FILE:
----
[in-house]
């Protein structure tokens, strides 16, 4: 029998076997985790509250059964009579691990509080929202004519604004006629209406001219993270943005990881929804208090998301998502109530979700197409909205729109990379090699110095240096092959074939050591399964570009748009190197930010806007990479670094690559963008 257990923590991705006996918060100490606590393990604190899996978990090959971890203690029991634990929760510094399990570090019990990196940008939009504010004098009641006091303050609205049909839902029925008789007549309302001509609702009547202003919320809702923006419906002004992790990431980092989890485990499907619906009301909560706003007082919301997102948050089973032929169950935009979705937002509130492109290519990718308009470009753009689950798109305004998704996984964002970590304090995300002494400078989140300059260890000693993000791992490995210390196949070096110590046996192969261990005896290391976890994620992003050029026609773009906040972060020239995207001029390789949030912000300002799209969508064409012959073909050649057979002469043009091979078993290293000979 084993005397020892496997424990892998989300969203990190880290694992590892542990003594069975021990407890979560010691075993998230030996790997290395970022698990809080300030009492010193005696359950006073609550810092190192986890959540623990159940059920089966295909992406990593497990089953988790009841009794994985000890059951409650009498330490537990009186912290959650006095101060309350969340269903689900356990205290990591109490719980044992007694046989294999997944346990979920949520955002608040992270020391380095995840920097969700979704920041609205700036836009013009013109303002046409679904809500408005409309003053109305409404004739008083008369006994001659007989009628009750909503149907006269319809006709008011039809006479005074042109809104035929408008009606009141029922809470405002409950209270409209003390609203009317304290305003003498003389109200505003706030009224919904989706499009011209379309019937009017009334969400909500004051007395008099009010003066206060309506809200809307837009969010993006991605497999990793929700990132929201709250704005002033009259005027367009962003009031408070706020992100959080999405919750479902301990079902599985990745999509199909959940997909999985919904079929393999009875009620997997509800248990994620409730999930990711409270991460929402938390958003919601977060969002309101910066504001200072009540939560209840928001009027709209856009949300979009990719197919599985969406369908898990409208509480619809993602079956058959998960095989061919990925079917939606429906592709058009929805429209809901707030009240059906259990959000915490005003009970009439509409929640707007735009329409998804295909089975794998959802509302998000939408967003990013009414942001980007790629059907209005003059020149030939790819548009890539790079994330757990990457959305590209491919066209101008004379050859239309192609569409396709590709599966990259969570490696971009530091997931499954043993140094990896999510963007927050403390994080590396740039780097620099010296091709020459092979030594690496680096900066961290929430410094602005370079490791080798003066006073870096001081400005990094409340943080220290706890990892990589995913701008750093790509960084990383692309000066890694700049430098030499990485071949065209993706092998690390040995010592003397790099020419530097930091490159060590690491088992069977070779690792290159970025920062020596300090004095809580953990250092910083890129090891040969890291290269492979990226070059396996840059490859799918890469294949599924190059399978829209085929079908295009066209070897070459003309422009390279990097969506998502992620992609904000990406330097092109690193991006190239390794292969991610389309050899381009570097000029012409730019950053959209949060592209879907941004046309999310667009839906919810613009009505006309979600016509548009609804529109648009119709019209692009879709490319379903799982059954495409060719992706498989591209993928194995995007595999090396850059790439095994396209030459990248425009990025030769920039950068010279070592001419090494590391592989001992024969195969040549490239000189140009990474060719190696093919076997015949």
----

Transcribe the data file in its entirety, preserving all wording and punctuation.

[in-house]
């Protein structure tokens, strides 16, 4: 029998076997985790509250059964009579691990509080929202004519604004006629209406001219993270943005990881929804208090998301998502109530979700197409909205729109990379090699110095240096092959074939050591399964570009748009190197930010806007990479670094690559963008 257990923590991705006996918060100490606590393990604190899996978990090959971890203690029991634990929760510094399990570090019990990196940008939009504010004098009641006091303050609205049909839902029925008789007549309302001509609702009547202003919320809702923006419906002004992790990431980092989890485990499907619906009301909560706003007082919301997102948050089973032929169950935009979705937002509130492109290519990718308009470009753009689950798109305004998704996984964002970590304090995300002494400078989140300059260890000693993000791992490995210390196949070096110590046996192969261990005896290391976890994620992003050029026609773009906040972060020239995207001029390789949030912000300002799209969508064409012959073909050649057979002469043009091979078993290293000979 084993005397020892496997424990892998989300969203990190880290694992590892542990003594069975021990407890979560010691075993998230030996790997290395970022698990809080300030009492010193005696359950006073609550810092190192986890959540623990159940059920089966295909992406990593497990089953988790009841009794994985000890059951409650009498330490537990009186912290959650006095101060309350969340269903689900356990205290990591109490719980044992007694046989294999997944346990979920949520955002608040992270020391380095995840920097969700979704920041609205700036836009013009013109303002046409679904809500408005409309003053109305409404004739008083008369006994001659007989009628009750909503149907006269319809006709008011039809006479005074042109809104035929408008009606009141029922809470405002409950209270409209003390609203009317304290305003003498003389109200505003706030009224919904989706499009011209379309019937009017009334969400909500004051007395008099009010003066206060309506809200809307837009969010993006991605497999990793929700990132929201709250704005002033009259005027367009962003009031408070706020992100959080999405919750479902301990079902599985990745999509199909959940997909999985919904079929393999009875009620997997509800248990994620409730999930990711409270991460929402938390958003919601977060969002309101910066504001200072009540939560209840928001009027709209856009949300979009990719197919599985969406369908898990409208509480619809993602079956058959998960095989061919990925079917939606429906592709058009929805429209809901707030009240059906259990959000915490005003009970009439509409929640707007735009329409998804295909089975794998959802509302998000939408967003990013009414942001980007790629059907209005003059020149030939790819548009890539790079994330757990990457959305590209491919066209101008004379050859239309192609569409396709590709599966990259969570490696971009530091997931499954043993140094990896999510963007927050403390994080590396740039780097620099010296091709020459092979030594690496680096900066961290929430410094602005370079490791080798003066006073870096001081400005990094409340943080220290706890990892990589995913701008750093790509960084990383692309000066890694700049430098030499990485071949065209993706092998690390040995010592003397790099020419530097930091490159060590690491088992069977070779690792290159970025920062020596300090004095809580953990250092910083890129090891040969890291290269492979990226070059396996840059490859799918890469294949599924190059399978829209085929079908295009066209070897070459003309422009390279990097969506998502992620992609904000990406330097092109690193991006190239390794292969991610389309050899381009570097000029012409730019950053959209949060592209879907941004046309999310667009839906919810613009009505006309979600016509548009609804529109648009119709019209692009879709490319379903799982059954495409060719992706498989591209993928194995995007595999090396850059790439095994396209030459990248425009990025030769920039950068010279070592001419090494590391592989001992024969195969040549490239000189140009990474060719190696093919076997015949």